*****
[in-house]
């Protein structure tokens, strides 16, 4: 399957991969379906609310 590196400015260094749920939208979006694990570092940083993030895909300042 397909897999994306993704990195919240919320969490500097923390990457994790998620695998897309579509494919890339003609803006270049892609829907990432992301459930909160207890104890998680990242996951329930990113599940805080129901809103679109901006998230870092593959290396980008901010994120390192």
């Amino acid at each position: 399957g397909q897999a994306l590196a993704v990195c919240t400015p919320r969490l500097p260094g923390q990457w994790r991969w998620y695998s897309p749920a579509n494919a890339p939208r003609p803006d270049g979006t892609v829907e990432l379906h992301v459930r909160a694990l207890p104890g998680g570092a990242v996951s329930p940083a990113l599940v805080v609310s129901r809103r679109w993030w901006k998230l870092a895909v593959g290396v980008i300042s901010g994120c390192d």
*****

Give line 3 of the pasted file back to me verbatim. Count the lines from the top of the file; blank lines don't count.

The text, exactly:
């Amino acid at each position: 399957g397909q897999a994306l590196a993704v990195c919240t400015p919320r969490l500097p260094g923390q990457w994790r991969w998620y695998s897309p749920a579509n494919a890339p939208r003609p803006d270049g979006t892609v829907e990432l379906h992301v459930r909160a694990l207890p104890g998680g570092a990242v996951s329930p940083a990113l599940v805080v609310s129901r809103r679109w993030w901006k998230l870092a895909v593959g290396v980008i300042s901010g994120c390192d």